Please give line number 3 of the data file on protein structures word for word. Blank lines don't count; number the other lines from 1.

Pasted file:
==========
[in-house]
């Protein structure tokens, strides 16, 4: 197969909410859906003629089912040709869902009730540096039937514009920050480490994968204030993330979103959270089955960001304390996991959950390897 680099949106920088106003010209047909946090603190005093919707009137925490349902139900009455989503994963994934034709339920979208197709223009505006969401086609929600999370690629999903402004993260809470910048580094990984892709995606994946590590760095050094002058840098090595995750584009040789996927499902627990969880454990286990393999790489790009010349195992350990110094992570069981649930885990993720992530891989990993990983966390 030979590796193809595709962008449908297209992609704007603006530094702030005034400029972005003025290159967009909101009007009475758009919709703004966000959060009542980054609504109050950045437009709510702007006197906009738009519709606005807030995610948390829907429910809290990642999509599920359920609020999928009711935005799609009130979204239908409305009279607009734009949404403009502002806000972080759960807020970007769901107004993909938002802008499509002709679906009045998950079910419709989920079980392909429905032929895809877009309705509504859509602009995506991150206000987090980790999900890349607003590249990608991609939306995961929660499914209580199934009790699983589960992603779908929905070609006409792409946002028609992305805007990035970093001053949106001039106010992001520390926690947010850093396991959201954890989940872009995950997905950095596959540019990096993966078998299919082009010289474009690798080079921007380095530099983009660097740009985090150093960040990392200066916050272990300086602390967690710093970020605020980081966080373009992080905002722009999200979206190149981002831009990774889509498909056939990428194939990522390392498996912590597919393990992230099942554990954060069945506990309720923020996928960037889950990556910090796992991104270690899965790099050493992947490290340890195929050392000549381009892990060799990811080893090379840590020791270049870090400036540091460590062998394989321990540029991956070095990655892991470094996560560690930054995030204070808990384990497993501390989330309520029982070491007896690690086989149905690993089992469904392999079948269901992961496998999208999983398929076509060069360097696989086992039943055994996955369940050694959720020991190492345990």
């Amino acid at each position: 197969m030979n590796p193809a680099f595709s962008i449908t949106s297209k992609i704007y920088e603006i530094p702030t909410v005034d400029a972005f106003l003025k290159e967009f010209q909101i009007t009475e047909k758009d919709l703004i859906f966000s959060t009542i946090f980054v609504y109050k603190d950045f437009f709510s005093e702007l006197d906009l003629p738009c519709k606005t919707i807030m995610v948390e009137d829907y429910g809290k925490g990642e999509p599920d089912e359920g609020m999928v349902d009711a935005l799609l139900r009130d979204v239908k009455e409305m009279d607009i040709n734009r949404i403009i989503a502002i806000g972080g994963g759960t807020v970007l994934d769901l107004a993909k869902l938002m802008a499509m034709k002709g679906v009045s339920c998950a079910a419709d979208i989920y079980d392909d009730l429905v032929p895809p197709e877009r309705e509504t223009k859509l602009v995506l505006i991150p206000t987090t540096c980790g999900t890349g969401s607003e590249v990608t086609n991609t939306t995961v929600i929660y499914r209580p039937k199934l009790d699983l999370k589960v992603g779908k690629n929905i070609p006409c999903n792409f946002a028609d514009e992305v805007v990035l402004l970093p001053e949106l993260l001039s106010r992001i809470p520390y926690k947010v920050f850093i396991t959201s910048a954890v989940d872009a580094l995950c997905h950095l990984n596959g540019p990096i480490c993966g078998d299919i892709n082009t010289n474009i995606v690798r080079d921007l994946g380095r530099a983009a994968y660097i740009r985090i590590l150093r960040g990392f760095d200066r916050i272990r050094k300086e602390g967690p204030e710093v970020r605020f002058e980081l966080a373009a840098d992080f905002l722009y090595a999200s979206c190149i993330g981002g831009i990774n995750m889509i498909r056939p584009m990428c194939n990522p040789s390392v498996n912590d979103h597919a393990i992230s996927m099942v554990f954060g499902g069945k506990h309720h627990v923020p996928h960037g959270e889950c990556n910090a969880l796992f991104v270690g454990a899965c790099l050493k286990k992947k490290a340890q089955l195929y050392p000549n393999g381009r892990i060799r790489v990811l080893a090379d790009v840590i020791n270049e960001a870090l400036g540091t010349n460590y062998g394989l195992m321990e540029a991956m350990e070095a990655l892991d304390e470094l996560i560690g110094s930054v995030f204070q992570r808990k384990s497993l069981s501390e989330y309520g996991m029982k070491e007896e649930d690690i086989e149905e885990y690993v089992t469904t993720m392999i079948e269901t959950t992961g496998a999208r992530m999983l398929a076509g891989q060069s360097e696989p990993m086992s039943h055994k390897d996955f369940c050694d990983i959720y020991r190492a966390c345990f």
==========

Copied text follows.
């Amino acid at each position: 197969m030979n590796p193809a680099f595709s962008i449908t949106s297209k992609i704007y920088e603006i530094p702030t909410v005034d400029a972005f106003l003025k290159e967009f010209q909101i009007t009475e047909k758009d919709l703004i859906f966000s959060t009542i946090f980054v609504y109050k603190d950045f437009f709510s005093e702007l006197d906009l003629p738009c519709k606005t919707i807030m995610v948390e009137d829907y429910g809290k925490g990642e999509p599920d089912e359920g609020m999928v349902d009711a935005l799609l139900r009130d979204v239908k009455e409305m009279d607009i040709n734009r949404i403009i989503a502002i806000g972080g994963g759960t807020v970007l994934d769901l107004a993909k869902l938002m802008a499509m034709k002709g679906v009045s339920c998950a079910a419709d979208i989920y079980d392909d009730l429905v032929p895809p197709e877009r309705e509504t223009k859509l602009v995506l505006i991150p206000t987090t540096c980790g999900t890349g969401s607003e590249v990608t086609n991609t939306t995961v929600i929660y499914r209580p039937k199934l009790d699983l999370k589960v992603g779908k690629n929905i070609p006409c999903n792409f946002a028609d514009e992305v805007v990035l402004l970093p001053e949106l993260l001039s106010r992001i809470p520390y926690k947010v920050f850093i396991t959201s910048a954890v989940d872009a580094l995950c997905h950095l990984n596959g540019p990096i480490c993966g078998d299919i892709n082009t010289n474009i995606v690798r080079d921007l994946g380095r530099a983009a994968y660097i740009r985090i590590l150093r960040g990392f760095d200066r916050i272990r050094k300086e602390g967690p204030e710093v970020r605020f002058e980081l966080a373009a840098d992080f905002l722009y090595a999200s979206c190149i993330g981002g831009i990774n995750m889509i498909r056939p584009m990428c194939n990522p040789s390392v498996n912590d979103h597919a393990i992230s996927m099942v554990f954060g499902g069945k506990h309720h627990v923020p996928h960037g959270e889950c990556n910090a969880l796992f991104v270690g454990a899965c790099l050493k286990k992947k490290a340890q089955l195929y050392p000549n393999g381009r892990i060799r790489v990811l080893a090379d790009v840590i020791n270049e960001a870090l400036g540091t010349n460590y062998g394989l195992m321990e540029a991956m350990e070095a990655l892991d304390e470094l996560i560690g110094s930054v995030f204070q992570r808990k384990s497993l069981s501390e989330y309520g996991m029982k070491e007896e649930d690690i086989e149905e885990y690993v089992t469904t993720m392999i079948e269901t959950t992961g496998a999208r992530m999983l398929a076509g891989q060069s360097e696989p990993m086992s039943h055994k390897d996955f369940c050694d990983i959720y020991r190492a966390c345990f």